Bulgarian journalist Viktoria Marinova murdered

A broadcast journalist who had been investigating alleged corruption involving European Union funds has been found raped and murdered, but it is unclear whether her death is in connection with her work.

The body of Viktoria Marinova was found over the weekend in Bulgaria’s northern city of Ruse near an alley. 

She worked for a popular local TV station, TVN, which noted in a statement that it was experiencing “great pain and insurmountable grief”.

According to a Deutsche Welle report, regional prosecutor Georgy Georgiev said preliminary investigations show Marinova suffered blunt force trauma to the head and was suffocated.

Her belongings including a cell phone, car keys, glasses and articles of clothing were missing, Georgiev added.


Bulgaria’s Interior Minister Mladen Mladenov confirmed that Marinova was raped before she was killed, describing her death as “exceptionally brutal”. But Mladenov claimed that there was no evidence that her death had any connection to her work. “It is about rape and murder,” he said.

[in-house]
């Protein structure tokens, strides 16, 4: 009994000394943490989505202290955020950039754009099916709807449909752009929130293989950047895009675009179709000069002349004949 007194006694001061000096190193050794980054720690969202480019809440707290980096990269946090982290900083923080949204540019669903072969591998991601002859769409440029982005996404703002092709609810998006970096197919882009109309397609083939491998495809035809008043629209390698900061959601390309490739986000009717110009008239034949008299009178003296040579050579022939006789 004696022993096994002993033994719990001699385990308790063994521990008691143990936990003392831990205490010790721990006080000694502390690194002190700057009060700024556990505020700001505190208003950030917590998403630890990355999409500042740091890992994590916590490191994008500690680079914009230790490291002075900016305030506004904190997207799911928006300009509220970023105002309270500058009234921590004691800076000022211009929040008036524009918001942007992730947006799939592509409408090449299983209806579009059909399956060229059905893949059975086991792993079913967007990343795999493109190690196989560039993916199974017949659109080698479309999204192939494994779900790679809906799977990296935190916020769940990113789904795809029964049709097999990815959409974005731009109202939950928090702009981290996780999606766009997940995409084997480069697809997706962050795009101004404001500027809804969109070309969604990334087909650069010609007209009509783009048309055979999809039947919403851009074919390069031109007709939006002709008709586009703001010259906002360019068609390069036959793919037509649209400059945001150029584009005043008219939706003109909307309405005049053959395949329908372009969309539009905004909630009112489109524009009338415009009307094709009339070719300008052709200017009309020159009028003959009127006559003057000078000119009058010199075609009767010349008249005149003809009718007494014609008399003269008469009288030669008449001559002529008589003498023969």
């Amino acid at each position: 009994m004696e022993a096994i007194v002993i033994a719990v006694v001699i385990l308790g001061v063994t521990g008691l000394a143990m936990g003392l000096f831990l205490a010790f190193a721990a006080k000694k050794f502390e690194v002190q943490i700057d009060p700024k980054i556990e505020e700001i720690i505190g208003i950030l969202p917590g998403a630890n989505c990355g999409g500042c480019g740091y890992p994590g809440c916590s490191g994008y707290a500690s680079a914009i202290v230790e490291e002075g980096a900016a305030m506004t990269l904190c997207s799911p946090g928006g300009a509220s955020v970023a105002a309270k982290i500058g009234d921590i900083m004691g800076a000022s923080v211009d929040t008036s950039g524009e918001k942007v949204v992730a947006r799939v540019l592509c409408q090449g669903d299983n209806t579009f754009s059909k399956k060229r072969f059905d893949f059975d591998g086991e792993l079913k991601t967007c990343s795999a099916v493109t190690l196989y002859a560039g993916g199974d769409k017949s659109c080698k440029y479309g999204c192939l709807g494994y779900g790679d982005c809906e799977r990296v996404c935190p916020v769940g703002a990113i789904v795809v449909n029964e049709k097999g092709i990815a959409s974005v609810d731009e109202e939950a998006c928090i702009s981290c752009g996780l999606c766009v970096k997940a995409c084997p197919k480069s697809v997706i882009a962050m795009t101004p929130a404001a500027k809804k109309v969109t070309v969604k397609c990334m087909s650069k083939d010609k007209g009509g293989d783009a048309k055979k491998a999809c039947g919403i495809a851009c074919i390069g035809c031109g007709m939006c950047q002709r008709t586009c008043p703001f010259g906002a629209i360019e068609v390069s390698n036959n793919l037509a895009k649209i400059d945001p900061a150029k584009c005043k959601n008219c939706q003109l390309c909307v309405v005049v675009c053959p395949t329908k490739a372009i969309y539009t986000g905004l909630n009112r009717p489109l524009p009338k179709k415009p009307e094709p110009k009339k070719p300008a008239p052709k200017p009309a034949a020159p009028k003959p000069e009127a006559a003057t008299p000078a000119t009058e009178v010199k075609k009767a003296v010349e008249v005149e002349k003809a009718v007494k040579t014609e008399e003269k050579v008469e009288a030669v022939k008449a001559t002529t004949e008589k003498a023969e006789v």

The Committee to Protect Journalists EU (CPJ) has called Marinova’s death “barbaric” and has called for Bulgaria to “employ all efforts and resources to carry out an exhaustive inquiry and bring to justice those responsible.”

In a statement released by CPJ, Marinova had interviewed two journalists who had been looking into allegations of fraud involving the European Union and a global investigating reporting platform.

Authorities are in the process of identifying witnesses and establishing a motive for murder, CNN reported.

The country’s Prime Minister Boyko Borisov is confident that Marinova’s killer would be apprehended and brought to justice, adding that the “best criminologists were sent to Ruse” and “a large amount of DNA has been obtained”.

Marinova is the third journalist to have died in the European Union over the past year, and the fourth since the start of 2017.

Investigative Slovak journalist Ján Kuciak was shot in the head, and a critic of Malta’s government, Daphne Caruana Galizia, was killed in a grisly car explosion.

Bulgaria is ranked 111 out of 180 countries in the Reporters Without Borders World Press Freedom index.

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